Here’s an interesting conundrum - what does sustainability really look like for Irish farmers into the future?

Yes, I know that we are living in fast-changing times. But the aforementioned question keeps recurring.

I’m tired of being told that farmers must accept that the only scenario coming down the track for them is one that sees food prices getting ever cheaper – in real terms.

In response to this, producers will be expected to ‘get their act together’ in a two-fold manner - increase productivity and improve efficiency levels.

All of this is fine and dandy, up to a point. But with increasing bureaucratic, environmental and administrative challenges continuing to impact on local agriculture, surely farmers must get paid a price that reflects all of the ensuing investment that will be required to ensure compliance, where these matters are concerned.

Cheap food prices and sustainability

The reality is that we don’t do cheap food in this part of the world.

Further evidence of the increasing bureaucratic pressure on farmers is the recent confirmation of increasing numbers of cattle being discarded at meat plants, because of issues relating to their identification.

A recent survey confirmed that farmers get more vexed when it comes to securing compliance with animal identification and traceability measures, than would be the case with any other facet of their businesses.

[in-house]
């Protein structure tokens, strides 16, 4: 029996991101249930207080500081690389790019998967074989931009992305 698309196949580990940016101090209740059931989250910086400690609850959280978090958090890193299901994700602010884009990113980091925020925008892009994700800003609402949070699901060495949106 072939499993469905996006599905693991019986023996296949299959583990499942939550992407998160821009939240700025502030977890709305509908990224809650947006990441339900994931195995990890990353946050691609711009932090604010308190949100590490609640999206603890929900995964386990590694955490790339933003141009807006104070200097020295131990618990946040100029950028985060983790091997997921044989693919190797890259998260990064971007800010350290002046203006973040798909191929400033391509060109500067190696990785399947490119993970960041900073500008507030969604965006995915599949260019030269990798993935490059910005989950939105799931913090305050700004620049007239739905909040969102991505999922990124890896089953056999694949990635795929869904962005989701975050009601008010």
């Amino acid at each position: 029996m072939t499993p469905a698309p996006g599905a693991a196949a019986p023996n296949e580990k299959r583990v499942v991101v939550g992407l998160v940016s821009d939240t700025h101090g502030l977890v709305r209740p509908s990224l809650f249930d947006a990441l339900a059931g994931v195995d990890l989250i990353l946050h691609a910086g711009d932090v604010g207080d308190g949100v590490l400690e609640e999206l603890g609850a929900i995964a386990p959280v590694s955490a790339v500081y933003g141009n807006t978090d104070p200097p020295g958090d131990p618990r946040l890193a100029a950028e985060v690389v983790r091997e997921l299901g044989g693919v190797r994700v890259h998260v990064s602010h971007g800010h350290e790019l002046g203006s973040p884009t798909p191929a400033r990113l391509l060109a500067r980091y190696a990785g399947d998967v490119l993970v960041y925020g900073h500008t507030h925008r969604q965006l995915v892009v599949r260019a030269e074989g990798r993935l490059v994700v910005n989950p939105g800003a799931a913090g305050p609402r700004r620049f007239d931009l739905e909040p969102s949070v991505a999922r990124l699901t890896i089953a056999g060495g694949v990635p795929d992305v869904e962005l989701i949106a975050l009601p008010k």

It’s also worth pointing out that, had redmeat prices kept track with inflation over recent years, the producer price for beef now would be in the region of €5.50 per kg deadweight.

This figure knocks for six the notion that food is expensive. In reality, all the staple food items are cheaper now, in real terms, than they were a generation ago.

Support for agriculture

It’s also worth remembering that the amount of aid available to agriculture, courtesy of the basic payment, is reducing every year. And who knows what’s coming down the track, once Brexit is finally sorted out.

All of this serves to highlight the need for our farming industry to get a strong and clear message across to consumers, highlighting the need for a proper and constructive debate on the way food is now produced. Farmers cannot be expected to work for nothing.

There is a clear and strategic need for the maintenance of a strong indigenous farming industry in Ireland. However, this will not be secured on the back of a cheap food policy.

Production costs have doubled on many farms over the past five years. This development has not been reflected in retail outlets across the EU, which means that farmers are taking most of the pain.

Retailers and consumers must, therefore, be reminded in the strongest possible terms that farmers can only take so much, particularly when it comes to covering the cost of sustainability.

Back when Phil Hogan was EU Agriculture Commissioner, commitments were made to the effect that farmers’ ‘exposed’ position at the very beginning of the food chain would be fully recognised by Brussels.

Unfortunately, this story seems to have run out of steam since the new commission took office.